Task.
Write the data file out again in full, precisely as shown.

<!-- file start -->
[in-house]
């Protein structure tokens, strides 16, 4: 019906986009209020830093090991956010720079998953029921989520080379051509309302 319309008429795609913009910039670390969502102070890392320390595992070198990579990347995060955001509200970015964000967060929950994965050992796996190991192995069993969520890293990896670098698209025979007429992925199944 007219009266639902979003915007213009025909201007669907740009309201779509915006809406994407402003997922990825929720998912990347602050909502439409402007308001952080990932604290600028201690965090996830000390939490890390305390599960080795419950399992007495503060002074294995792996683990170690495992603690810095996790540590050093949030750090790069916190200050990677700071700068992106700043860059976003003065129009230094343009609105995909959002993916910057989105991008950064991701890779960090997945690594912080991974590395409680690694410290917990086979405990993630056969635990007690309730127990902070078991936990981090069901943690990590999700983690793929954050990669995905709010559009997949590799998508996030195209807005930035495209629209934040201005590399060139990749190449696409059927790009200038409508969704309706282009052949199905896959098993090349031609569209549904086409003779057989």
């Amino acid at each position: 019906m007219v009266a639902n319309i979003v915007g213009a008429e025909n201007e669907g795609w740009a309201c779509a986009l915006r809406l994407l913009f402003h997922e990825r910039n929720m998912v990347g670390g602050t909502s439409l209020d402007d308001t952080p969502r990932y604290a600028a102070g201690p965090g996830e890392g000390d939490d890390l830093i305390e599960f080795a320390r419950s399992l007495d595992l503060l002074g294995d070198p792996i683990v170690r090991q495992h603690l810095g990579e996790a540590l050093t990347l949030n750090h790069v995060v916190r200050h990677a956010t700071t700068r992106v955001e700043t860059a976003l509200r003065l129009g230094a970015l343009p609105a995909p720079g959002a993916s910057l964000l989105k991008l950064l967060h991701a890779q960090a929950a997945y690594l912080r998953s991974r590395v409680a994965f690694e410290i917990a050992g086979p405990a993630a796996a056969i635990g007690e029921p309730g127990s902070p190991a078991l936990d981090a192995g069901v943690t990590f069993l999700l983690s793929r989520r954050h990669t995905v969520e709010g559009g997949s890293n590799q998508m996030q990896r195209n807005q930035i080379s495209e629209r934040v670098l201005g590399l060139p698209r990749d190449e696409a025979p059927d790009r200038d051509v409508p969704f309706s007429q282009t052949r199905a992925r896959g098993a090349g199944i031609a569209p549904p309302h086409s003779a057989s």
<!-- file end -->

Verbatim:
[in-house]
């Protein structure tokens, strides 16, 4: 019906986009209020830093090991956010720079998953029921989520080379051509309302 319309008429795609913009910039670390969502102070890392320390595992070198990579990347995060955001509200970015964000967060929950994965050992796996190991192995069993969520890293990896670098698209025979007429992925199944 007219009266639902979003915007213009025909201007669907740009309201779509915006809406994407402003997922990825929720998912990347602050909502439409402007308001952080990932604290600028201690965090996830000390939490890390305390599960080795419950399992007495503060002074294995792996683990170690495992603690810095996790540590050093949030750090790069916190200050990677700071700068992106700043860059976003003065129009230094343009609105995909959002993916910057989105991008950064991701890779960090997945690594912080991974590395409680690694410290917990086979405990993630056969635990007690309730127990902070078991936990981090069901943690990590999700983690793929954050990669995905709010559009997949590799998508996030195209807005930035495209629209934040201005590399060139990749190449696409059927790009200038409508969704309706282009052949199905896959098993090349031609569209549904086409003779057989």
């Amino acid at each position: 019906m007219v009266a639902n319309i979003v915007g213009a008429e025909n201007e669907g795609w740009a309201c779509a986009l915006r809406l994407l913009f402003h997922e990825r910039n929720m998912v990347g670390g602050t909502s439409l209020d402007d308001t952080p969502r990932y604290a600028a102070g201690p965090g996830e890392g000390d939490d890390l830093i305390e599960f080795a320390r419950s399992l007495d595992l503060l002074g294995d070198p792996i683990v170690r090991q495992h603690l810095g990579e996790a540590l050093t990347l949030n750090h790069v995060v916190r200050h990677a956010t700071t700068r992106v955001e700043t860059a976003l509200r003065l129009g230094a970015l343009p609105a995909p720079g959002a993916s910057l964000l989105k991008l950064l967060h991701a890779q960090a929950a997945y690594l912080r998953s991974r590395v409680a994965f690694e410290i917990a050992g086979p405990a993630a796996a056969i635990g007690e029921p309730g127990s902070p190991a078991l936990d981090a192995g069901v943690t990590f069993l999700l983690s793929r989520r954050h990669t995905v969520e709010g559009g997949s890293n590799q998508m996030q990896r195209n807005q930035i080379s495209e629209r934040v670098l201005g590399l060139p698209r990749d190449e696409a025979p059927d790009r200038d051509v409508p969704f309706s007429q282009t052949r199905a992925r896959g098993a090349g199944i031609a569209p549904p309302h086409s003779a057989s």